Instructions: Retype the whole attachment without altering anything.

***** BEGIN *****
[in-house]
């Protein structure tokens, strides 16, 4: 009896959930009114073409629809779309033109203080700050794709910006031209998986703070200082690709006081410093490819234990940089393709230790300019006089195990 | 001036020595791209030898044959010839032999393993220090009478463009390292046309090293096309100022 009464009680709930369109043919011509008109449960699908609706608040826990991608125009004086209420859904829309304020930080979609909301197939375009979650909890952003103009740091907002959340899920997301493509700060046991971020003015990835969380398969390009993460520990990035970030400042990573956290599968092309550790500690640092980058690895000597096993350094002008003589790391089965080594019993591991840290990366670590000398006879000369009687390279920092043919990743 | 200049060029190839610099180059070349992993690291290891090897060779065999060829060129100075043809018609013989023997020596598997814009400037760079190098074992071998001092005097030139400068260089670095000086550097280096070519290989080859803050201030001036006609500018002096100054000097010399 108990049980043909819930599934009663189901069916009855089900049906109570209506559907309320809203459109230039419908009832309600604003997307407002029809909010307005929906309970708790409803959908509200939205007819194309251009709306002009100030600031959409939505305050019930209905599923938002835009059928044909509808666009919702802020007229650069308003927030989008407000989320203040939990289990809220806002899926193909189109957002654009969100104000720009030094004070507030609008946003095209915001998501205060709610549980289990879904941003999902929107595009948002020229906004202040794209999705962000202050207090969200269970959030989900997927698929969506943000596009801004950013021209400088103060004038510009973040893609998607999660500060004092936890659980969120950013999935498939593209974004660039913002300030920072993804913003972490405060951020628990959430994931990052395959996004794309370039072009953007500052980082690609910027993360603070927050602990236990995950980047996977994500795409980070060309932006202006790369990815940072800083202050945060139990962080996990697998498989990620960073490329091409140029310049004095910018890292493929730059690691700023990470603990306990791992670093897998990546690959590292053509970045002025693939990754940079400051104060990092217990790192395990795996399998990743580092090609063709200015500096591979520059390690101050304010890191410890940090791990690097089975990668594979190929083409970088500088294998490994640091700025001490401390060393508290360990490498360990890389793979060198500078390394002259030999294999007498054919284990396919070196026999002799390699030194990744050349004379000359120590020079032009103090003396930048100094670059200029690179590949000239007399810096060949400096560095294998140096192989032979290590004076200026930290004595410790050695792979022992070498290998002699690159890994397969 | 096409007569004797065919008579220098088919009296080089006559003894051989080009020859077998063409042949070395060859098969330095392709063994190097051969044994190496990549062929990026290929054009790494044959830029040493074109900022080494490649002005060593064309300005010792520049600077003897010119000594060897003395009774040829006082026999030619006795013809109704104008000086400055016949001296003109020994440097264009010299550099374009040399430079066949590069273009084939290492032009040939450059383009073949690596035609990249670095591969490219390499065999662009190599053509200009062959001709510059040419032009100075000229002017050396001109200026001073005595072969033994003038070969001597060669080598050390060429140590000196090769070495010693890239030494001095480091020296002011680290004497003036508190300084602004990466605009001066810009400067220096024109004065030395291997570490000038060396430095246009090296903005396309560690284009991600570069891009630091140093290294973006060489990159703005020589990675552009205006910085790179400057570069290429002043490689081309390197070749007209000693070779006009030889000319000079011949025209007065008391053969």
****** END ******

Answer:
[in-house]
């Protein structure tokens, strides 16, 4: 009896959930009114073409629809779309033109203080700050794709910006031209998986703070200082690709006081410093490819234990940089393709230790300019006089195990 | 001036020595791209030898044959010839032999393993220090009478463009390292046309090293096309100022 009464009680709930369109043919011509008109449960699908609706608040826990991608125009004086209420859904829309304020930080979609909301197939375009979650909890952003103009740091907002959340899920997301493509700060046991971020003015990835969380398969390009993460520990990035970030400042990573956290599968092309550790500690640092980058690895000597096993350094002008003589790391089965080594019993591991840290990366670590000398006879000369009687390279920092043919990743 | 200049060029190839610099180059070349992993690291290891090897060779065999060829060129100075043809018609013989023997020596598997814009400037760079190098074992071998001092005097030139400068260089670095000086550097280096070519290989080859803050201030001036006609500018002096100054000097010399 108990049980043909819930599934009663189901069916009855089900049906109570209506559907309320809203459109230039419908009832309600604003997307407002029809909010307005929906309970708790409803959908509200939205007819194309251009709306002009100030600031959409939505305050019930209905599923938002835009059928044909509808666009919702802020007229650069308003927030989008407000989320203040939990289990809220806002899926193909189109957002654009969100104000720009030094004070507030609008946003095209915001998501205060709610549980289990879904941003999902929107595009948002020229906004202040794209999705962000202050207090969200269970959030989900997927698929969506943000596009801004950013021209400088103060004038510009973040893609998607999660500060004092936890659980969120950013999935498939593209974004660039913002300030920072993804913003972490405060951020628990959430994931990052395959996004794309370039072009953007500052980082690609910027993360603070927050602990236990995950980047996977994500795409980070060309932006202006790369990815940072800083202050945060139990962080996990697998498989990620960073490329091409140029310049004095910018890292493929730059690691700023990470603990306990791992670093897998990546690959590292053509970045002025693939990754940079400051104060990092217990790192395990795996399998990743580092090609063709200015500096591979520059390690101050304010890191410890940090791990690097089975990668594979190929083409970088500088294998490994640091700025001490401390060393508290360990490498360990890389793979060198500078390394002259030999294999007498054919284990396919070196026999002799390699030194990744050349004379000359120590020079032009103090003396930048100094670059200029690179590949000239007399810096060949400096560095294998140096192989032979290590004076200026930290004595410790050695792979022992070498290998002699690159890994397969 | 096409007569004797065919008579220098088919009296080089006559003894051989080009020859077998063409042949070395060859098969330095392709063994190097051969044994190496990549062929990026290929054009790494044959830029040493074109900022080494490649002005060593064309300005010792520049600077003897010119000594060897003395009774040829006082026999030619006795013809109704104008000086400055016949001296003109020994440097264009010299550099374009040399430079066949590069273009084939290492032009040939450059383009073949690596035609990249670095591969490219390499065999662009190599053509200009062959001709510059040419032009100075000229002017050396001109200026001073005595072969033994003038070969001597060669080598050390060429140590000196090769070495010693890239030494001095480091020296002011680290004497003036508190300084602004990466605009001066810009400067220096024109004065030395291997570490000038060396430095246009090296903005396309560690284009991600570069891009630091140093290294973006060489990159703005020589990675552009205006910085790179400057570069290429002043490689081309390197070749007209000693070779006009030889000319000079011949025209007065008391053969």